MONROE, CT — Keith White wore a dark suit in a photo of his swearing in ceremony, taken on the day he became a Monroe police officer 27 years ago. The picture shows his father, the late Shelton Police Chief Robert White, pinning the badge on him.
Keith White worked his way up the ranks, from patrolman to detective, sergeant then captain. If a contract can be worked out with the town, on Feb. 25, White will become Monroe’s fifth police chief following John Salvatore’s retirement.
It appears that White is following in the footsteps of his father, who had a 32-year-year-career in law enforcement.
“I guess I did mirror his career,” White said during an interview Wednesday. “I’m sure if he was here, he would be proud of where I am today, as am I.”
“I think his father would be extremely proud of him,” said Chief John Salvatore, who was hired by the town in 1998.
White was a young detective when Salvatore became chief and Salvatore said he stood out right away, as an officer who could always be depended upon to get things done.
The Board of Police Commissioners voted to offer White the chief’s job with support from First Selectman Ken Kellogg following an internal search and an interview. The search committee also included Human Resources Director Craig Hirsch and Stamford Police Chief Timothy Shaw, who is a Monroe resident.
If the decision was solely up to Salvatore, he said he would have also chosen White to be his successor. “He’s known by everyone, rather than bringing in an unknown,” Salvatore said, “and it opens up promotions under him.”
A police family
Robert and Sandra White raised their two sons, Robert and Keith, in Shelton.
“I grew up in a police family,” Keith White said. “I always heard stories and understood the lifestyle and commitment it took. I thought it would be a good fit for myself.”
Aside from his father, White’s uncle, Marty White, was a major crime detective for Troop F.
While White went on to become a police officer, he said his older brother, Robert, embarked on a different career path. “He sells dynamite,” White said with a smile.
White graduated from Shelton High School and enrolled at Curry College in Milton, Mass., where he earned a degree in psychology and communications.
His first job out of college was as a court sheriff in Bridgeport. White brought prisoners from lockup to their arraignments. While working there, White was training to be a police officer. “I learned a lot, but that was my ultimate goal,” he said.
White is a married father of three.
A 27 years at the MPD
When White started his career in town the Big Y supermarket was new, and the town still had Walter Stewart’s Market and the Monroe Supermarket. Overall, he said a lot has changed over the years.
“We made strides,” he said of the advancements of the police department.
Salvatore recalls how the Monroe Police Department earned Connecticut Police Officers Standards and Training Post Council’s Police Accreditation status, and has maintained its three tier accreditation. The department also made advancements in its use of forensics and computer forensics.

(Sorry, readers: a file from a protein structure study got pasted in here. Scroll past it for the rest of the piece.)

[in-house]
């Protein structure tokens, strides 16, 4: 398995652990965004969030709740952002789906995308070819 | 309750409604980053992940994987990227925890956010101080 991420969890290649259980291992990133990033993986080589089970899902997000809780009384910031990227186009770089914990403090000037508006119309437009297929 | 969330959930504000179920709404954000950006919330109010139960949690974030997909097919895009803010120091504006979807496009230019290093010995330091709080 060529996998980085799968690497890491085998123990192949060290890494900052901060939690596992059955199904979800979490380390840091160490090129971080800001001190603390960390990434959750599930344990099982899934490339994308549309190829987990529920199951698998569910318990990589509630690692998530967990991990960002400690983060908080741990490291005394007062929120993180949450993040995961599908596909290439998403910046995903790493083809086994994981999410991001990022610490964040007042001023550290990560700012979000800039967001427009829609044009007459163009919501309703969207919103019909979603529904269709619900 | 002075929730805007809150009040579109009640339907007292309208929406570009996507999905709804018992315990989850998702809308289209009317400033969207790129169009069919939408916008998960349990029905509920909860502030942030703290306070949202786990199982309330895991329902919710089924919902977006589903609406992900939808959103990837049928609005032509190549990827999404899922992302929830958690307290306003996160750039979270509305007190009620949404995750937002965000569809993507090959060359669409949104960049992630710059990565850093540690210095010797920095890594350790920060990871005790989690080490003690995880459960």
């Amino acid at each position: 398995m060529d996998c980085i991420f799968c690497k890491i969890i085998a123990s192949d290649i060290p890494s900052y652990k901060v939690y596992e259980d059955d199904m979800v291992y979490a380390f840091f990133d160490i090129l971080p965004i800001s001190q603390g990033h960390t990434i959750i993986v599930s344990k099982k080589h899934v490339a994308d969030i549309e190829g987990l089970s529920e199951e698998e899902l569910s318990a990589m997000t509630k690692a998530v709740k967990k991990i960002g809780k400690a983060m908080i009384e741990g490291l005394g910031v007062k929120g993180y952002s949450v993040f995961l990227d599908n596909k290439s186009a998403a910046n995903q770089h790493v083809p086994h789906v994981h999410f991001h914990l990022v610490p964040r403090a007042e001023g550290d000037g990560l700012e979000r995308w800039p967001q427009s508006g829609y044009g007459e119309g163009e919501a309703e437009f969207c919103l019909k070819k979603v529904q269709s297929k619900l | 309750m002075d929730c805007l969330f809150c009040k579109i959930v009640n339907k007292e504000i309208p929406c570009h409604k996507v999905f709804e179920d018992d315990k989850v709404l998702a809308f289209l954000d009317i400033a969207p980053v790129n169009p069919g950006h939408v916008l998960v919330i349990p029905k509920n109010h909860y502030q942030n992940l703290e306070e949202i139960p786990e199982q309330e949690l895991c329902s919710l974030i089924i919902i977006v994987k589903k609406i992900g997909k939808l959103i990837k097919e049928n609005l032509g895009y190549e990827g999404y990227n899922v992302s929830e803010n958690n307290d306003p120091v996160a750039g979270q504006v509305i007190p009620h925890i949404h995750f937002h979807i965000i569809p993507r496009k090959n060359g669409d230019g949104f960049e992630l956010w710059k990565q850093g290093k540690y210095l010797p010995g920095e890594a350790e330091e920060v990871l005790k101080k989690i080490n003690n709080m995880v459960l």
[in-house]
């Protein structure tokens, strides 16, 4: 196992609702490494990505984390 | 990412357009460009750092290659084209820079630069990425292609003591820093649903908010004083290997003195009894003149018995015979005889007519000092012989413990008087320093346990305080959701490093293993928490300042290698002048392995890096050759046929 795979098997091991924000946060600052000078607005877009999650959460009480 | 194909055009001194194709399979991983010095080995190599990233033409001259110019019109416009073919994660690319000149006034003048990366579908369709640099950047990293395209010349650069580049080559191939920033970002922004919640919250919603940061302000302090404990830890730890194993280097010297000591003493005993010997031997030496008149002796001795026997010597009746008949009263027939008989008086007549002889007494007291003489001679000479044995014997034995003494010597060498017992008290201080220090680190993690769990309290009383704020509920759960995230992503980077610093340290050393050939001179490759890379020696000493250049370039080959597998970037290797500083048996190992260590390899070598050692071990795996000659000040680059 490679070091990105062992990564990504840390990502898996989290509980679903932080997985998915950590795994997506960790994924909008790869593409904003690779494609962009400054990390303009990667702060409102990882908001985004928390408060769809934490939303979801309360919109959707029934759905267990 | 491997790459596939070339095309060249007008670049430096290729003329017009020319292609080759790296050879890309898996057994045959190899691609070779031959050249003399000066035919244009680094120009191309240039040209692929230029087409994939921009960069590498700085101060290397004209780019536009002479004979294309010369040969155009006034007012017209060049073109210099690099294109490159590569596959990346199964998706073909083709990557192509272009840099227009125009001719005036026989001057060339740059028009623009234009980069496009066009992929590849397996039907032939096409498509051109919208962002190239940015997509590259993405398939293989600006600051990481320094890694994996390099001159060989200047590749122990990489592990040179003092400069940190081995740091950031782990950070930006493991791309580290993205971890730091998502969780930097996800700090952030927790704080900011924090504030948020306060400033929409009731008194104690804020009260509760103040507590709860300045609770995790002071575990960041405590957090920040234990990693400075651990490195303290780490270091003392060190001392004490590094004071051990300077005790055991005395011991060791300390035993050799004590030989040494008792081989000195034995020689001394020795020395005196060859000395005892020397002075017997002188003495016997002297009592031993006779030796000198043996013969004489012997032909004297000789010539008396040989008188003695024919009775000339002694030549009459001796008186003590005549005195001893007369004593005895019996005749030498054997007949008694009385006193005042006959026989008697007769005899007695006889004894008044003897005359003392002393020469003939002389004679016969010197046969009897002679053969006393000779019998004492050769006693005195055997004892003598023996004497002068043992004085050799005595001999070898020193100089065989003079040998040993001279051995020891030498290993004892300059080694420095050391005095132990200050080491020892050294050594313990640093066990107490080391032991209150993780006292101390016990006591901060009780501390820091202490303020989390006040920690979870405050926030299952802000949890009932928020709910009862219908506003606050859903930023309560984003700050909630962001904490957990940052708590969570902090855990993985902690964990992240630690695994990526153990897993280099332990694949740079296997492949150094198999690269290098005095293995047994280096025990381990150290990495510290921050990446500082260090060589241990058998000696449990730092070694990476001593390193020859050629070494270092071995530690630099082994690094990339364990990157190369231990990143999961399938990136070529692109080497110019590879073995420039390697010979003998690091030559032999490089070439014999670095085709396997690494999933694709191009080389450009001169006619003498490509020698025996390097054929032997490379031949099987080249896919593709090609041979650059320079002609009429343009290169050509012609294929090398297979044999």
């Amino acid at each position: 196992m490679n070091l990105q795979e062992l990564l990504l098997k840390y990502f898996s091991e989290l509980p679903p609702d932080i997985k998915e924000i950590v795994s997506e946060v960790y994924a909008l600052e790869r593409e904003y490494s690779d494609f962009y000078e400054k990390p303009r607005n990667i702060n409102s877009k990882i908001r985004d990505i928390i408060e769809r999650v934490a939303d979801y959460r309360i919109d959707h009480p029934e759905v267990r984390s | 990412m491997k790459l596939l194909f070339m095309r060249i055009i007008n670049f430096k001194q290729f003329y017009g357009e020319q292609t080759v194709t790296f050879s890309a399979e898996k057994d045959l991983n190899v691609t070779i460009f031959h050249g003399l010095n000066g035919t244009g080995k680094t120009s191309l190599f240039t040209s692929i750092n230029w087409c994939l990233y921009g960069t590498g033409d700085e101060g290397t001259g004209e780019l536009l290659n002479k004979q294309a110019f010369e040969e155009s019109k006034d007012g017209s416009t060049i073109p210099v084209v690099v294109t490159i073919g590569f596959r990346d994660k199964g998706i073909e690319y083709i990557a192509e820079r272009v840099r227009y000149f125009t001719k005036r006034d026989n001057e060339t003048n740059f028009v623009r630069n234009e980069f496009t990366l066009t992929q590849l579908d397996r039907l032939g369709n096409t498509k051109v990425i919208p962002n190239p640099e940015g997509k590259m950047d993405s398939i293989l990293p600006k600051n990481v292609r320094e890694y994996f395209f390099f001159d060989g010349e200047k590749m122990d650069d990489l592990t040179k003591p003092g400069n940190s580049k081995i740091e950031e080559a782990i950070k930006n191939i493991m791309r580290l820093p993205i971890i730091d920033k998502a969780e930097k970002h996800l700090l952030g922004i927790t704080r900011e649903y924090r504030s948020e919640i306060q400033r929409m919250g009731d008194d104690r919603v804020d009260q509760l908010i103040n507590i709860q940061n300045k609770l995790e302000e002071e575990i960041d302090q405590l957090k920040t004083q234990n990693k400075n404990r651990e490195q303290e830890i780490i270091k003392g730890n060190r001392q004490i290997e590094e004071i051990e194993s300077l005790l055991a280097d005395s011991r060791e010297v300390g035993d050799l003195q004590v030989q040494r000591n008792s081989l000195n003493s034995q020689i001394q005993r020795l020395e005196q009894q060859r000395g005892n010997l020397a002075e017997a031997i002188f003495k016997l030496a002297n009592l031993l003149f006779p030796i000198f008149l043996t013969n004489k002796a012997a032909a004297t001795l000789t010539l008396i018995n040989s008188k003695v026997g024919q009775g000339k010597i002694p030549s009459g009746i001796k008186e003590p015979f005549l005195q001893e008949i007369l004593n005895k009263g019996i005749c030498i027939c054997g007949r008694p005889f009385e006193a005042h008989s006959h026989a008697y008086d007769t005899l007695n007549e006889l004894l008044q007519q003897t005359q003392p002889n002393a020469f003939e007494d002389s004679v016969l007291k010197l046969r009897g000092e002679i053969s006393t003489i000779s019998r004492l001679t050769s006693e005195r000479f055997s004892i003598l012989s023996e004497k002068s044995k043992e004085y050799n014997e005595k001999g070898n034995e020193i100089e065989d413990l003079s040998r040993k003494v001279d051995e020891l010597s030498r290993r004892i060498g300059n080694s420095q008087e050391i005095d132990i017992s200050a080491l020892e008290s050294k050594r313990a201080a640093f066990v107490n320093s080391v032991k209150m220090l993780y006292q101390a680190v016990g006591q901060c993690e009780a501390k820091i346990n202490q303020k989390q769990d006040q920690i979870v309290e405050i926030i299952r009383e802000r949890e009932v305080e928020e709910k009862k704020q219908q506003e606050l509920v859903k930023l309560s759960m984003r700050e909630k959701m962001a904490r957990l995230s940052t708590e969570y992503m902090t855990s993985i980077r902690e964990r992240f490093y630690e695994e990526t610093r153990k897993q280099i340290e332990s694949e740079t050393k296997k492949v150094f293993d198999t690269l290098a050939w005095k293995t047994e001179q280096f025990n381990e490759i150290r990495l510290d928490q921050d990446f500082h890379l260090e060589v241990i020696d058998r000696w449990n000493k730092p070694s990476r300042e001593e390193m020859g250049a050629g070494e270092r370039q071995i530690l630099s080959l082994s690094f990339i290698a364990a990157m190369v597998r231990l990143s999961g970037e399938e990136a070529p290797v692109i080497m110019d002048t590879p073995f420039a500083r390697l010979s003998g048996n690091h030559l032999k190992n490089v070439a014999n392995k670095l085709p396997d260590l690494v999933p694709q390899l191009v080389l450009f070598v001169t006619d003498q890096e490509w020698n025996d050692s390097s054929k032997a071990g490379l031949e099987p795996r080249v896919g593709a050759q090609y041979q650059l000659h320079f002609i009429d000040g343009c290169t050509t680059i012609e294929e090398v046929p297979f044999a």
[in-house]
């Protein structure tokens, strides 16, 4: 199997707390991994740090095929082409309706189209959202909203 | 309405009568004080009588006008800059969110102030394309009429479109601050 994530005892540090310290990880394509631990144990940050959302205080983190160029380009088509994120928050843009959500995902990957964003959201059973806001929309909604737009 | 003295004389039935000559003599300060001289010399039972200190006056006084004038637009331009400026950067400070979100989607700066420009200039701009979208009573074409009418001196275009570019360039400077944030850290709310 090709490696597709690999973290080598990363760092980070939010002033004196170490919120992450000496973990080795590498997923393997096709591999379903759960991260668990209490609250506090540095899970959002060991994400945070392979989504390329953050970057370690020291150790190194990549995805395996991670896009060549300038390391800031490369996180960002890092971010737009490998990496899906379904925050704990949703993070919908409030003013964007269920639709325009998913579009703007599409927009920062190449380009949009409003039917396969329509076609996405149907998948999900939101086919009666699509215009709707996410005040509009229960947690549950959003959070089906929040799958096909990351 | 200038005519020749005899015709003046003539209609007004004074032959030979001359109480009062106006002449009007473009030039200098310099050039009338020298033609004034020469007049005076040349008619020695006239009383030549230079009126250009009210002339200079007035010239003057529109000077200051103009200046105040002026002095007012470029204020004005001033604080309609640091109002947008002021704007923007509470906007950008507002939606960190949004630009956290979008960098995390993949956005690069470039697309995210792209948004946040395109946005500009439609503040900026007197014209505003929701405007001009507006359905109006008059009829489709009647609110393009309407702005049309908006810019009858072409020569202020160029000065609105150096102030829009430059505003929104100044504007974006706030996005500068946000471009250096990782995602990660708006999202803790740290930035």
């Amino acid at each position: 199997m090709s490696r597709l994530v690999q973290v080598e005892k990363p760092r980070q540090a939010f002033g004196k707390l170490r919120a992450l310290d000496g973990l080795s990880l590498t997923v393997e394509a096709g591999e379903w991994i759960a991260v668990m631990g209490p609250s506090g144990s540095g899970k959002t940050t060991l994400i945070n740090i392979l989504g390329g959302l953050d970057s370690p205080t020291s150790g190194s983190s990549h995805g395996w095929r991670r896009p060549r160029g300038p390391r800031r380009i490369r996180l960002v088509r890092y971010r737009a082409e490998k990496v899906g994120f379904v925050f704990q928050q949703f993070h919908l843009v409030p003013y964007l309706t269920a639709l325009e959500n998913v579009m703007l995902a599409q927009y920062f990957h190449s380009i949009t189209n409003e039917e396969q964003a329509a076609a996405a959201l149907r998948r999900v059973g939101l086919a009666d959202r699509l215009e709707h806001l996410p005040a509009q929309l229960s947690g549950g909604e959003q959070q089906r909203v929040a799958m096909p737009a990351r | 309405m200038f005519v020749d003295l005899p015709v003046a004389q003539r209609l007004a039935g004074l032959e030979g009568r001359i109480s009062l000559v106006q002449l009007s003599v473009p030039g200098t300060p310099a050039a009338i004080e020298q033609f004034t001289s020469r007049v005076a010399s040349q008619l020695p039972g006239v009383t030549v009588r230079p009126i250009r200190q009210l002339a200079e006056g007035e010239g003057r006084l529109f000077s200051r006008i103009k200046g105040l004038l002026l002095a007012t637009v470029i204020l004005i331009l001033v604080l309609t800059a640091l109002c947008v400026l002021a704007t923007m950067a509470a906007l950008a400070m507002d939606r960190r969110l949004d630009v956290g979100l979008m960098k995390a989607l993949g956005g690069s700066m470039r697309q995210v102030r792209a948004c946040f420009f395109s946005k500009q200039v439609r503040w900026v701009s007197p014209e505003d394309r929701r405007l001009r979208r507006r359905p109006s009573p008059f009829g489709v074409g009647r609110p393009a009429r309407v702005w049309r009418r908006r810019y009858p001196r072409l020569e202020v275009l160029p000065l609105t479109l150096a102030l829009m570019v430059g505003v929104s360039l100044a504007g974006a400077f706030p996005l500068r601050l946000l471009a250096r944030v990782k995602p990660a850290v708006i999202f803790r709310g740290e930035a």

The department has a capacity for 42 full-time officers, and has 11 full-time civilian employees and some part-time employees.
White started out as a patrolman before being promoted to sergeant, then becoming a detective/lieutenant six years later. He was promoted to captain six years ago after Michael Flick retired.
“I like the people,” White said of law enforcement. “The job’s almost completely about relationships — with people inside this building and in the community.”
Among the many times White stepped up during his career was when he organized town resources after Sandy Hook Elementary School moved its classes to Chalk Hill in Monroe, following the tragic Sandy Hook Elementary School shooting in 2012.
He organized police officers to arrange for security, ensuring the safety of students and staff, and communicated with the media, while officers kept reporters off the school campus.
Two years ago, White assumed the role of emergency management director for the town. At the height of the COVID-19 pandemic, he led the setting up of testing clinics, then vaccination clinics and arranged for home test pickups.
A standing ovation
At least 25 police officers attended the Police Commission meeting on Feb.1 to support White’s candidacy for police chief and White received a standing ovation after the commission unanimously decided to offer him the job.
“I was honored at how many people showed up for my effort,” White said. “I was shaking a lot of hands. It was greatly appreciated. It’s good to know I have the support of people in the police department and I hope I have that support in the community, as well.”
As Monroe’s new police chief, White plans for the department to continue staying up-to-date with education and training, while always moving forward.
“It should be a very smooth transition from Chief Salvatore to myself,” he said. “I hope people don’t notice the change at first.”